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SMSF annual return for pension phase trustees

Self-managed super fund (SMSF) trustees who are in pension phase must lodge their SMSF annual returns if they remain active, or choose to wind up the fund.

The ATO is warning SMSF trustees about their regulatory obligations and is paying close attention to those SMSFs that are not meeting their lodgment obligations.

Trustees must lodge a Self-managed superannuation fund annual return 2017 if it was a self-managed super fund on 30 June 2017, or a self-managed super fund that was wound up during 2016-17.

Super funds that are not SMSFs at the end of 2016-17 must use the fund income tax return 2017 and, where required, a separate super member contributions statement.

Even if your fund does not have a tax liability, your SMSF must lodge an SMSF annual return.

Posted on 15 November '17 by , under super. No Comments.

Using the margin scheme for property sales

Those selling property as part of a business sale may be eligible for the margin scheme.

The margin scheme is a way of working out the GST you must pay on the property that you are selling as part of your business. The scheme is only applicable if the sale of a property is taxable.

The GST on property sales is generally equal to one-eleventh of the sale price. If the margin scheme is used, the GST is calculated on the difference between the sale price and your purchase price of the property (or the property’s value on 1 July 2000 if it was acquired before that date).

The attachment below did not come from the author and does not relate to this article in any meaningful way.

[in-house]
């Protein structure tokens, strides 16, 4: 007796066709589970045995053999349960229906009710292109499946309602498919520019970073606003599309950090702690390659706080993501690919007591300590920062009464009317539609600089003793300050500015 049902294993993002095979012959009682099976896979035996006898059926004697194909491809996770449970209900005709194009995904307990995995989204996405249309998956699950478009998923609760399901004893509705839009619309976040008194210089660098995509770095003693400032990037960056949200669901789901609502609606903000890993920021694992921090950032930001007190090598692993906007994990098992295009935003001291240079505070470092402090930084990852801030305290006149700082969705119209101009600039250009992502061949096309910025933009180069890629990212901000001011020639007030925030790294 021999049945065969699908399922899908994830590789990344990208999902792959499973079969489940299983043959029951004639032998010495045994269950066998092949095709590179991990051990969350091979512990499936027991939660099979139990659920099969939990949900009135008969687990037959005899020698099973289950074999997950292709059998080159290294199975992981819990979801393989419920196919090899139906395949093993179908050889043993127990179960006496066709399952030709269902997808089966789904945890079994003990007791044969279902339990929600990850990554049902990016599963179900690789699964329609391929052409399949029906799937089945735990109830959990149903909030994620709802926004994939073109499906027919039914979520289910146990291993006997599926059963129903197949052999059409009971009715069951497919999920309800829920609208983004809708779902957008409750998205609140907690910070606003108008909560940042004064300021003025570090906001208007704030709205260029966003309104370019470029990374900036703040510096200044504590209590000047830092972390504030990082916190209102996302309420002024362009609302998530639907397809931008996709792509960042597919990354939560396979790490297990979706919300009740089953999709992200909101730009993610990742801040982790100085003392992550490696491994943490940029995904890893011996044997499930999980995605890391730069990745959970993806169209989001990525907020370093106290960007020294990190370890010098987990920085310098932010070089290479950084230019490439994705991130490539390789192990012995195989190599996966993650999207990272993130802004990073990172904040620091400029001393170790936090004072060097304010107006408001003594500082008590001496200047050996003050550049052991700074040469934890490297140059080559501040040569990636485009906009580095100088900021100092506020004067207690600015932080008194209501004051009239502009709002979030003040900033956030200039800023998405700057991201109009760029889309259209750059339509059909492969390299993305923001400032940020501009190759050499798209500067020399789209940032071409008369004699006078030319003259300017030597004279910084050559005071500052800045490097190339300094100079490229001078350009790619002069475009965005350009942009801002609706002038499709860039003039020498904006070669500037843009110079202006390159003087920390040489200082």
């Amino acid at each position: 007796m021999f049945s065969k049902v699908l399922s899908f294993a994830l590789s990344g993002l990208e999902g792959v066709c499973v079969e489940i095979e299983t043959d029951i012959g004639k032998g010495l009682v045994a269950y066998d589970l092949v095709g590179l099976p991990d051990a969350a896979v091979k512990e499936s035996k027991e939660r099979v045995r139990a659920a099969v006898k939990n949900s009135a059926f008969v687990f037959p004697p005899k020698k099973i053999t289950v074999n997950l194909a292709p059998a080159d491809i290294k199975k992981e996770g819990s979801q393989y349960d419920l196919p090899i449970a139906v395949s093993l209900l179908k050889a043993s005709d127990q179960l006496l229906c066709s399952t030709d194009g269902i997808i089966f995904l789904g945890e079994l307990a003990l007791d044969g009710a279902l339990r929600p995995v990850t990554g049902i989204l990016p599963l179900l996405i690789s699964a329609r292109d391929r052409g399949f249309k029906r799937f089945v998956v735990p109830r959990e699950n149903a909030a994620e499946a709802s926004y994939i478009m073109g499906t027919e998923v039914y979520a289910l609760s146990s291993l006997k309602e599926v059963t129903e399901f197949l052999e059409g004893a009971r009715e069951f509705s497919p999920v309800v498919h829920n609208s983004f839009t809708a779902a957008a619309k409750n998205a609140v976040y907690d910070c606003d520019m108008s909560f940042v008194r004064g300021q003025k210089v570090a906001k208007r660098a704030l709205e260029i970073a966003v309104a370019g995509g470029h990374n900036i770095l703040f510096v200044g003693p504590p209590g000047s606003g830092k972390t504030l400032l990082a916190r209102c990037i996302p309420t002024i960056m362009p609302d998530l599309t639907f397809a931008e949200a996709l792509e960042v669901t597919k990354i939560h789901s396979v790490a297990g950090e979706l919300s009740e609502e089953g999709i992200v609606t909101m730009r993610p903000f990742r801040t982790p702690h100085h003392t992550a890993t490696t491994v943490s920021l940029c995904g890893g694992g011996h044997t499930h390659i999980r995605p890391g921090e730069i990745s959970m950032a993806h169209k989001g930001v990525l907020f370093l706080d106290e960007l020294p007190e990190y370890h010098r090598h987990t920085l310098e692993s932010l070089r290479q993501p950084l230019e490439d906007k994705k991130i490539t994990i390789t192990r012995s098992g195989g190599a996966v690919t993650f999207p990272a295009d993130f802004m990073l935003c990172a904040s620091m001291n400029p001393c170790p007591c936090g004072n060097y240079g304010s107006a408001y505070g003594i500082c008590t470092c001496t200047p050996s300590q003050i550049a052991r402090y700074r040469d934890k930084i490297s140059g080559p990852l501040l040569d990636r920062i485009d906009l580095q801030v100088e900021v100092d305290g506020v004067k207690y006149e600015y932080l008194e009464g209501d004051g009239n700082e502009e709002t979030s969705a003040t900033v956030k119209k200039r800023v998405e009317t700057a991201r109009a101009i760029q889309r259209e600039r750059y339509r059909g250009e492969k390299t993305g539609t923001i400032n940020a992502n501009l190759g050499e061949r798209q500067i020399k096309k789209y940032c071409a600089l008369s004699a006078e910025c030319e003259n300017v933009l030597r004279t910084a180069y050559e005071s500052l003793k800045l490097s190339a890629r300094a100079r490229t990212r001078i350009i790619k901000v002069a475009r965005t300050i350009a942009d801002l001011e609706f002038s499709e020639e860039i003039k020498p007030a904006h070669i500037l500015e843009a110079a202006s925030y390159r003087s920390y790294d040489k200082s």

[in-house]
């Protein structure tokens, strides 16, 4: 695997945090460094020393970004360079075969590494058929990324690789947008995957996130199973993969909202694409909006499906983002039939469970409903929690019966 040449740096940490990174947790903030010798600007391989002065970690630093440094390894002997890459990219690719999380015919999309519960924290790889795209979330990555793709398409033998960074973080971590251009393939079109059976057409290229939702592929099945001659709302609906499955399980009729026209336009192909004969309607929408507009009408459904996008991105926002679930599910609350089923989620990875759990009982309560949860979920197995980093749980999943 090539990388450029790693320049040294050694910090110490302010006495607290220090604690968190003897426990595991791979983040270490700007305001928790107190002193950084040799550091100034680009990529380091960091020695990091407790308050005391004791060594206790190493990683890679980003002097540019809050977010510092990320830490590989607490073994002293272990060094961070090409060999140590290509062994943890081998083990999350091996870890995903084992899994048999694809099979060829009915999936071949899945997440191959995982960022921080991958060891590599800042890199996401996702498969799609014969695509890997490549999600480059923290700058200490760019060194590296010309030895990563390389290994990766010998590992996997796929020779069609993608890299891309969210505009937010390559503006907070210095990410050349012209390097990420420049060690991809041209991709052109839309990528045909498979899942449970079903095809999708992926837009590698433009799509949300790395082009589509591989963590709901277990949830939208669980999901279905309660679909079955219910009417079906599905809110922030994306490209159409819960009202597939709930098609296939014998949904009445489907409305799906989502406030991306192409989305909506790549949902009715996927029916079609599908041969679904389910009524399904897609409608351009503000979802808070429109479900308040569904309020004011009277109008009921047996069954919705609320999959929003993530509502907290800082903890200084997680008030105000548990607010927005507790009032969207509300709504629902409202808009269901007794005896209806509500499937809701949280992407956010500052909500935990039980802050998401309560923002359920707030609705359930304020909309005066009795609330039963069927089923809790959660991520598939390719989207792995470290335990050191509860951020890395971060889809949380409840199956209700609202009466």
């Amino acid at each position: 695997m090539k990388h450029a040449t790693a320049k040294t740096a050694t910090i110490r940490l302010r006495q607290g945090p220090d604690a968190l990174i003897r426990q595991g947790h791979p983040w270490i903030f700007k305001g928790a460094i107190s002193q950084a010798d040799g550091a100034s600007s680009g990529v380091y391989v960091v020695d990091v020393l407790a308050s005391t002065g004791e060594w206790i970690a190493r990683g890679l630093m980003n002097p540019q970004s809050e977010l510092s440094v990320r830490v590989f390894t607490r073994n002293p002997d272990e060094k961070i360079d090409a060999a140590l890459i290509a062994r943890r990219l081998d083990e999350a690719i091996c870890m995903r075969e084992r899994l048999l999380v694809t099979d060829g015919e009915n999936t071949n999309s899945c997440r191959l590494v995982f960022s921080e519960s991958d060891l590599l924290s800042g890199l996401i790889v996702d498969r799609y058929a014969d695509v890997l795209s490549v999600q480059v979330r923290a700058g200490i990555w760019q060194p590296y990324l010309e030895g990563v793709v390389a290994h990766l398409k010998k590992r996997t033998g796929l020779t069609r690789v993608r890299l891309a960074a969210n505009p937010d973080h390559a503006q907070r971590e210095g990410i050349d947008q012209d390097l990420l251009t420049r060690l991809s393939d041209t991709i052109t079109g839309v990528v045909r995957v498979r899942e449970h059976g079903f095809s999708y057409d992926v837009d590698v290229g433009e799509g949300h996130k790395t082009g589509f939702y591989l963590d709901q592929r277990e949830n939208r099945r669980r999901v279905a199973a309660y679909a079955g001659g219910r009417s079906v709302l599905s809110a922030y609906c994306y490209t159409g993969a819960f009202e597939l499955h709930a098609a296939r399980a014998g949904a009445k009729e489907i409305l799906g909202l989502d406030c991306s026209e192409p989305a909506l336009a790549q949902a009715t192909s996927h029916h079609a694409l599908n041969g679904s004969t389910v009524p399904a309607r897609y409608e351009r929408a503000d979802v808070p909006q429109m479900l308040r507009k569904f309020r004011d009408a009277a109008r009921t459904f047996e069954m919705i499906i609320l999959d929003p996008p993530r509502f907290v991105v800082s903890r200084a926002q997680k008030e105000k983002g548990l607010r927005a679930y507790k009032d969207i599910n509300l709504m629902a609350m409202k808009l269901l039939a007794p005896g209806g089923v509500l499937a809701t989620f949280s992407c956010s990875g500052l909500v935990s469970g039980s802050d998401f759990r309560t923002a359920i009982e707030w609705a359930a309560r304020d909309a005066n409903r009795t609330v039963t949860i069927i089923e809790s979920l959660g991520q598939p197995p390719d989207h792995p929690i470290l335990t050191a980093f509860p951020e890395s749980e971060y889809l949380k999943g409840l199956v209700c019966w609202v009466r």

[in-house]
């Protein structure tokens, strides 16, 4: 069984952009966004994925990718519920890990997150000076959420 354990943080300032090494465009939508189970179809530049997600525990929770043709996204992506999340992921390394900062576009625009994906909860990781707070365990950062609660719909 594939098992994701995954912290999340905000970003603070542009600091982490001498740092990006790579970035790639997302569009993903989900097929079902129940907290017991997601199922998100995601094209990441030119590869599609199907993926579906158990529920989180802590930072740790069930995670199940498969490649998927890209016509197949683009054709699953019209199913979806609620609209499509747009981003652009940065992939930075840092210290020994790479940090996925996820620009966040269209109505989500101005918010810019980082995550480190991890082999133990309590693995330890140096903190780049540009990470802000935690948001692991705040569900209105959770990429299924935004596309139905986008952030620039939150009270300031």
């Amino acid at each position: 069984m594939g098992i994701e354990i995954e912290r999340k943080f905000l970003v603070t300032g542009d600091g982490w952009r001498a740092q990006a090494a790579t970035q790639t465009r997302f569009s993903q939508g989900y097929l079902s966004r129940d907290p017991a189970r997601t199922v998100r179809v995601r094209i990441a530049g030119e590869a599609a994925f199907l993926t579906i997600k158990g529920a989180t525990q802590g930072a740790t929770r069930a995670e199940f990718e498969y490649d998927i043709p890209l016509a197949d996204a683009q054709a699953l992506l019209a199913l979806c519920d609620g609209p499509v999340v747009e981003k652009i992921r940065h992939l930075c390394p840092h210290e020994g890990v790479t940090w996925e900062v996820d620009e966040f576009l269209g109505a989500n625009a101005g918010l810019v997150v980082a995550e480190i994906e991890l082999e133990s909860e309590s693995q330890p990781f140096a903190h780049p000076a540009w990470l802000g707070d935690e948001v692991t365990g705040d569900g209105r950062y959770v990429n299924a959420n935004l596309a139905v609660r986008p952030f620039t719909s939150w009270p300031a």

To meet the eligibility requirements you need to be registered for GST or required to be registered for GST.

Contact our office to check your eligibility for the margin scheme when selling property as the application of GST to property-related transactions can be quite complex.

Posted on 15 November '17 by , under tax. No Comments.

SMSFs: Stats

The Australian Tax Office (ATO) has released its June 2017 quarterly SMSF statistical report detailing key SMSF figures.

As of June 2017, the number of SMSFs increased to 596,516. The number of SMSF members in Australia is 1,124,453.

The estimated value of total Australian and overseas SMSF assets is $696.7 billion.

The number of annual wind-ups including both those initiated by trustees and those as a result of ATO compliance and cleansing activity was 1,419 as of June 2017. This is a significant decrease from 10,551 in June 2016.

The top five asset types held by SMSFs by value include listed shares (30 per cent or $212,210m), cash and term deposits (23 per cent or $159,686m), non-residential real property (11 per cent or $74,772m), unlisted trusts (10 per cent or $71,455m) and other managed investments (5 per cent or $37,695m).

Posted on 10 November '17 by , under super. No Comments.

Changes to GST on low-value imported goods

Australian goods and services tax (GST) will be implemented on sales of low-value goods imported into Australia by consumers as of 1 July 2018.

According to the ATO, business will have to register for GST, change GST on sales of low-value imported goods and lodge returns if they meet the $75,000 AUD registration threshold.